Have you ever wandered into the produce booths at the farmers market and seen a vegetable or two (or three) that you did not recognize? I know that I have. Many, in fact, and I consider myself a bit of a foodie and an amateur gardener. And so, I am on a mission this year to learn about and to try a few of those unfamiliar foodstuffs. So what is that thing I saw at the Farmers Market?
What’s that Thing at the Farmers Market
For years this vegetable would elicit a response of pure “yuck” from me. And I know that I am not the only one. The problem was I had never actually tried one. This poor veggie gets a pretty bad rap.
Yep. The mighty Brussel Sprout.
Last year, after reaching out to my Facebook community, I decided to be brave and give them a try.
What is a Brussel Sprout
Brussel Sprouts are leaf vegetables that resemble miniature cabbages. They are high in Vitamin C and Vitamin K. They are an excellent source of nutrients, including folate, manganese, Vitamin B6, dietary fiber, choline, copper, Vitamin B1, potassium, phosphorus, and omega-3 fatty acids.
Choosing Fresh Brussel Sprouts
When I went looking for them at the market, I wasn’t sure what to expect. Brussel Sprouts grow on stalks, and you can either purchase the entire stalk, or some vendors will cut them off of the stalk for you. The stalks are pretty hard to miss, standing at about two feet tall and pretty sturdy. The Farmer told me that the sprouts would retain their freshness for an extra day or two if you keep them on the stalk. So the inconvenience of cutting them off yourself may be worth it if you need extra time to commit to making them.
Brussel Sprout Recipes
Between last year and this year, I have found several recipes for them that are remarkably delicious. I am happy to share some of them with you.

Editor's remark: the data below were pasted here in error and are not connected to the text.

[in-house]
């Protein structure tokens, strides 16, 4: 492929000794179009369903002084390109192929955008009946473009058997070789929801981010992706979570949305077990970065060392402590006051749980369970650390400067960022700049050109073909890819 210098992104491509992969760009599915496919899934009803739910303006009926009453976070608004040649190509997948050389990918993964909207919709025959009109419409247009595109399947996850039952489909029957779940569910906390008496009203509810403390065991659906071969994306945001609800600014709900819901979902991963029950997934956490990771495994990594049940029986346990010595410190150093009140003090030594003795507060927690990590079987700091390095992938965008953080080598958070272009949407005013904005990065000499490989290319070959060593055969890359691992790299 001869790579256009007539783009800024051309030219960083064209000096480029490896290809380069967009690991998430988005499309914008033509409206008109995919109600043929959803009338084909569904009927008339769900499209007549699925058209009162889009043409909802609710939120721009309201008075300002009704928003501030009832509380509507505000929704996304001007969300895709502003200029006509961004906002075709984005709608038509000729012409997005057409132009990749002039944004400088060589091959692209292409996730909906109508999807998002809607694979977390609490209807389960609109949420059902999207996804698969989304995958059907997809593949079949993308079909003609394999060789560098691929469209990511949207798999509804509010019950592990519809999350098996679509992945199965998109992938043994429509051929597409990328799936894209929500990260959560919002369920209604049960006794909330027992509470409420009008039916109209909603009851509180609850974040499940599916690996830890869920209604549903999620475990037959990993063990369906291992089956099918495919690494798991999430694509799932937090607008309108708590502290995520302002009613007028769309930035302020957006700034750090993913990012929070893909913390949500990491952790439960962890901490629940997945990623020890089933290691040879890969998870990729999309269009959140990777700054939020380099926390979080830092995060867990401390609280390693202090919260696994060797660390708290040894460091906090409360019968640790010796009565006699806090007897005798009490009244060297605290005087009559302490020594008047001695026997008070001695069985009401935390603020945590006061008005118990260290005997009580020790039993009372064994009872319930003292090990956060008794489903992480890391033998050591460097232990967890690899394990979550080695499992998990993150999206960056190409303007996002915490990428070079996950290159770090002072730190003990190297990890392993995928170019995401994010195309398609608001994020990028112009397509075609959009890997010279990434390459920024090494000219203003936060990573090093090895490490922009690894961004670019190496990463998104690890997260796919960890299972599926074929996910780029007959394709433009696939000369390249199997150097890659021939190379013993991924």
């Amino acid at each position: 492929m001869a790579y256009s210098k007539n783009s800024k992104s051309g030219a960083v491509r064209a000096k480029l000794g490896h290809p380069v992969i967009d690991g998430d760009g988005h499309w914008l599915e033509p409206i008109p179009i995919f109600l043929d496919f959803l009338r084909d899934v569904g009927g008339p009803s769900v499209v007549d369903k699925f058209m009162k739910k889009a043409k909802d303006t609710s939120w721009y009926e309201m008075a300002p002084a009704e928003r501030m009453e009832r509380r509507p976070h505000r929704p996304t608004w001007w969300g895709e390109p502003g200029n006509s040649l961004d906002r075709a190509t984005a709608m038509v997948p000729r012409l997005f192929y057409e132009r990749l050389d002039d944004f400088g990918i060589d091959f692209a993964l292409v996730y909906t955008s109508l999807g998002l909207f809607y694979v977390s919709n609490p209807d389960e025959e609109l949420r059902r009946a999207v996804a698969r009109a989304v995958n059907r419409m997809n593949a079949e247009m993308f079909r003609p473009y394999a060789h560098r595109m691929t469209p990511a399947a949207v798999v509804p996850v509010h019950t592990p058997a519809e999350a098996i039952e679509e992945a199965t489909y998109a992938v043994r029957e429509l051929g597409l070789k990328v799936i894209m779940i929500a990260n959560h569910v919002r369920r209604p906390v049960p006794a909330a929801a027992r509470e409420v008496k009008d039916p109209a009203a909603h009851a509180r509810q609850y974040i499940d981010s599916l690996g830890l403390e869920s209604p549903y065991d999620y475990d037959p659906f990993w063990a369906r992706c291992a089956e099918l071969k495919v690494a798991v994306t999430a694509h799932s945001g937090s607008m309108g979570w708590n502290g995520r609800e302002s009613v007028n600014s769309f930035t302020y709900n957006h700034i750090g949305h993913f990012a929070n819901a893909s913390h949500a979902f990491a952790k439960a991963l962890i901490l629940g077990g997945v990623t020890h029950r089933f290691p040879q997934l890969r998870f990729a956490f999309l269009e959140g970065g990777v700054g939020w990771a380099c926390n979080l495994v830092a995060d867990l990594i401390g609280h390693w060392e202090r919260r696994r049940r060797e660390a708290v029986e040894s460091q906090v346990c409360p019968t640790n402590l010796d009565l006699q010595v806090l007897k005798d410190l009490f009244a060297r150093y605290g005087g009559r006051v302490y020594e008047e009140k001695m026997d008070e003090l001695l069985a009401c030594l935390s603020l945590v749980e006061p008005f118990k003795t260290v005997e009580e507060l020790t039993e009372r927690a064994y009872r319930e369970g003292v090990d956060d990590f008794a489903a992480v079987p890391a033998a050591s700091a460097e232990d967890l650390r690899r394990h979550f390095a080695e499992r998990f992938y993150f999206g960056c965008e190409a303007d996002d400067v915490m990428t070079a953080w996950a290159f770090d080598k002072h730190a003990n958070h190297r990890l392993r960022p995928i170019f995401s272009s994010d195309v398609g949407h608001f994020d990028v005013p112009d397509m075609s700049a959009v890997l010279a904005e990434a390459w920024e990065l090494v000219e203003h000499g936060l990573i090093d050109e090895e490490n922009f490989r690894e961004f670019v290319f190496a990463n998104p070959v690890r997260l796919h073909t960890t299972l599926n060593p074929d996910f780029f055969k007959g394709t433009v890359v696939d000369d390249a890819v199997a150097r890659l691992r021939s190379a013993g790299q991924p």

Sauteed Brussels Sprouts with Bacon Recipe
(yes, bacon. The way God intended. Get local farmer bacon while you are at the market. It’s worth it)
- Brussels Sprouts (cut in half)
- two-four slices of bacon cut into little pieces
- olive oil
- two cloves garlic
- two shallots (I have a bad habit of replacing shallots with onion because who has shallots?)
- salt, pepper to taste.
- Start with your bacon in a cast iron pan on medium. Cook it lightly.
- Add everything else. Cook until the spouts are brown and crispy.
- Salt and pepper to taste. (I have a friend who swears by sprinkling cheese on the top at the end.} [Editor’s Note: Maple Syrup on top is also amazing.]
Roasted Brussels Sprouts Recipe
- Brussels sprouts (halved)
- olive oil
- two cloves garlic
- half of a small onion or shallots
- Salt/pepper and other favorite seasonings. We love turmeric, salt, pepper and cumin.
- Douse, and I mean douse, your Brussels sprouts in olive oil.
- Add everything else and toss.
- Add it to a baking dish or roasting pan
- Cook at 400 degrees for 30-40 minutes or until brown and crispy and sizzling.
Brussels Sprouts Slaw Recipe
It might seem common sense to some, but I was surprised to realize that they are related to cabbage. So Brussels Sprouts work remarkably well in cabbagy (yes, new word) recipes.
- 1.5 lb of shredded/thinly cut Brussels sprouts
- 1 cup roasted pecans
- 1/4 c. maple syrup (don’t you dare use the fake stuff)
- 2 TBSP apple cider vinegar
- 1/4 cup Dijon mustard
- 2 TBSP lemon juice
- 1/4 cup olive oil
- 1 TBSP sugar
- salt and pepper to taste.
- Whisk all of the liquid ingredients and seasonings in a small bowl; this is your dressing.
- Pour the dressing over your chopped sprouts in a large bowl. Mix thoroughly.
- Add nuts.
- Serve. And you are a goddess.
For another delicious idea, try Heather’s Maple-Glazed Brussels Sprouts!
Have you ever tried Brussels Sprouts? What’s your tried and true recipe?
Past stories in the “What’s that thing I saw at the Farmer’s Market?”
By Jenna B.
Jenna is an active wife and mom of 2 game-changers. A professional Counselor by trade, Antioch resident, and native Cheesehead, this mindful momma is laid back and up for any mess or adventure, doing her best to live in the moment. When not tuning out or taming tantrums, she’s running, cooking, reading, creating music, or shopping local.